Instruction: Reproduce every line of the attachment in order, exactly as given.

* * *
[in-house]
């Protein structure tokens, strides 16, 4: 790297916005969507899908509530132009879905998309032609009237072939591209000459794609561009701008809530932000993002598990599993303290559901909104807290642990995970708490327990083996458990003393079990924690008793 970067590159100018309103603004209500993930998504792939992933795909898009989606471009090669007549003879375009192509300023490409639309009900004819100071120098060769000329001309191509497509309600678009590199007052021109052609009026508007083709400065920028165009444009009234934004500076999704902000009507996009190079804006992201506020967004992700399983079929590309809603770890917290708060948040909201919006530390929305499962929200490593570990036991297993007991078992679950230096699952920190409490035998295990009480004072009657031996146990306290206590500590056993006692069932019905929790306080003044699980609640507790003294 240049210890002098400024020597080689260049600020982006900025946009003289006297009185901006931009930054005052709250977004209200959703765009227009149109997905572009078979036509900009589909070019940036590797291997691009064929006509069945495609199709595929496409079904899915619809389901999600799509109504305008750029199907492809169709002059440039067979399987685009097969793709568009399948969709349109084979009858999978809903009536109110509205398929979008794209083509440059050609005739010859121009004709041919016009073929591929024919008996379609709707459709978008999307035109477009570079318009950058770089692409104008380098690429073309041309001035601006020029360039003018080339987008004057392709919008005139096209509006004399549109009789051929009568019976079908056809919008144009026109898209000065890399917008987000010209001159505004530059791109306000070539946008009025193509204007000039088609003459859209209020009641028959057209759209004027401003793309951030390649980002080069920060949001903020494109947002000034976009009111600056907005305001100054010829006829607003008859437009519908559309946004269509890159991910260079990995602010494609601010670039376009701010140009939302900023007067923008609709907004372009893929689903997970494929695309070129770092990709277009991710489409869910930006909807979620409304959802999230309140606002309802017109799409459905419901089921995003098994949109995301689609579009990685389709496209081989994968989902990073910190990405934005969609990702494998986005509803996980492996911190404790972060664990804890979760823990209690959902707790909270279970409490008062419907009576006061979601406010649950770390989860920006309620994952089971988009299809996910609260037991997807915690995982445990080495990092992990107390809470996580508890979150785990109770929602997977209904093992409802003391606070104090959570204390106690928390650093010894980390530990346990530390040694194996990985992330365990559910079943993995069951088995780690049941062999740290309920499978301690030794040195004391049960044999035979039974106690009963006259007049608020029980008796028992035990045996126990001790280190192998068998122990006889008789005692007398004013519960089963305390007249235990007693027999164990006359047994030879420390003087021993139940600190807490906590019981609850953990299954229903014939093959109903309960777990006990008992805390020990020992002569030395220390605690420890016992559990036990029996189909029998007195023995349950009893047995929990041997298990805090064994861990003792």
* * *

[in-house]
């Protein structure tokens, strides 16, 4: 790297916005969507899908509530132009879905998309032609009237072939591209000459794609561009701008809530932000993002598990599993303290559901909104807290642990995970708490327990083996458990003393079990924690008793 970067590159100018309103603004209500993930998504792939992933795909898009989606471009090669007549003879375009192509300023490409639309009900004819100071120098060769000329001309191509497509309600678009590199007052021109052609009026508007083709400065920028165009444009009234934004500076999704902000009507996009190079804006992201506020967004992700399983079929590309809603770890917290708060948040909201919006530390929305499962929200490593570990036991297993007991078992679950230096699952920190409490035998295990009480004072009657031996146990306290206590500590056993006692069932019905929790306080003044699980609640507790003294 240049210890002098400024020597080689260049600020982006900025946009003289006297009185901006931009930054005052709250977004209200959703765009227009149109997905572009078979036509900009589909070019940036590797291997691009064929006509069945495609199709595929496409079904899915619809389901999600799509109504305008750029199907492809169709002059440039067979399987685009097969793709568009399948969709349109084979009858999978809903009536109110509205398929979008794209083509440059050609005739010859121009004709041919016009073929591929024919008996379609709707459709978008999307035109477009570079318009950058770089692409104008380098690429073309041309001035601006020029360039003018080339987008004057392709919008005139096209509006004399549109009789051929009568019976079908056809919008144009026109898209000065890399917008987000010209001159505004530059791109306000070539946008009025193509204007000039088609003459859209209020009641028959057209759209004027401003793309951030390649980002080069920060949001903020494109947002000034976009009111600056907005305001100054010829006829607003008859437009519908559309946004269509890159991910260079990995602010494609601010670039376009701010140009939302900023007067923008609709907004372009893929689903997970494929695309070129770092990709277009991710489409869910930006909807979620409304959802999230309140606002309802017109799409459905419901089921995003098994949109995301689609579009990685389709496209081989994968989902990073910190990405934005969609990702494998986005509803996980492996911190404790972060664990804890979760823990209690959902707790909270279970409490008062419907009576006061979601406010649950770390989860920006309620994952089971988009299809996910609260037991997807915690995982445990080495990092992990107390809470996580508890979150785990109770929602997977209904093992409802003391606070104090959570204390106690928390650093010894980390530990346990530390040694194996990985992330365990559910079943993995069951088995780690049941062999740290309920499978301690030794040195004391049960044999035979039974106690009963006259007049608020029980008796028992035990045996126990001790280190192998068998122990006889008789005692007398004013519960089963305390007249235990007693027999164990006359047994030879420390003087021993139940600190807490906590019981609850953990299954229903014939093959109903309960777990006990008992805390020990020992002569030395220390605690420890016992559990036990029996189909029998007195023995349950009893047995929990041997298990805090064994861990003792």